It opens with a hard-hitting number set in a mildly high tempo and plays a true representation to what the Polyrythmics do as a band. They are horn heavy but in a subtle way. The trumpet is in front of the music but the trombone keeps it from taking over. This first track, “Labrador” features a long and impressive saxaphone solo that smoothly works it's way back into the rhythm. Changeing the pace slightly, the next song “Le Hustle” is a slower funk groove that is brought alive by a vibrant horn section and prominent bass tone. While it’s well known that songs in any subcategory of funk are heavily bass driven, halfway through the album, the songs reach a high level of bass-driven-ness. Let’s just say that if the bass on "The Octagon" were a chicken wing sauce at Fire On The Mountain, it would rank in at El Jefe. Which is fitting because the final track on the album is called “El Fuego.” There is a definite mariachi influence on this one with bright use of trumpet and a weirdly driving rhythm.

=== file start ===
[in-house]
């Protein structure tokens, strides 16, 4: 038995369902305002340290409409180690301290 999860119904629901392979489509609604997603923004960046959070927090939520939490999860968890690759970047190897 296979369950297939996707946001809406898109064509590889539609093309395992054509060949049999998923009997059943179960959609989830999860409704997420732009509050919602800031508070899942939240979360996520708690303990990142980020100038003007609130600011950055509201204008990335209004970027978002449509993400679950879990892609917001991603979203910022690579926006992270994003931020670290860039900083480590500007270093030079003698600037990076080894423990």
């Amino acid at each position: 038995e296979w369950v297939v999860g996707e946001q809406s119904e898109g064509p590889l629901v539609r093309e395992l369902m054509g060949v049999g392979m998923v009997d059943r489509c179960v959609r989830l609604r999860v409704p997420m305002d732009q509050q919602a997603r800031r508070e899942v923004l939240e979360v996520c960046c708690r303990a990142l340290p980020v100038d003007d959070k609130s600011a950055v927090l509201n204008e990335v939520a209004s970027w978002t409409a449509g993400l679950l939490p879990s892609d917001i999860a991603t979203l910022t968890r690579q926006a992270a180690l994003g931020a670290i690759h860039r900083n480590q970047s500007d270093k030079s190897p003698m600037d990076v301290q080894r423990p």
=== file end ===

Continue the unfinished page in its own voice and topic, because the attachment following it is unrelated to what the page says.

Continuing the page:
A polyrhythm by definition is more than one rhythm working together within a single beat. It’s a part of music that often gets lost in the art of songwriting when things get too overly simplified. Polyrhythmics have not let go of the little technical things when making their music, and when executed perfectly like on this record, you come away with some of the best genuine art. Not only that, this band, and their time capsuled recording from the Banana Stand will make you move a little to boot. Also check out the video for "Labrador" shot during the set! 

- Colin Hudson

Polyrhythmics - "Labrador" from Banana Stand Media on Vimeo.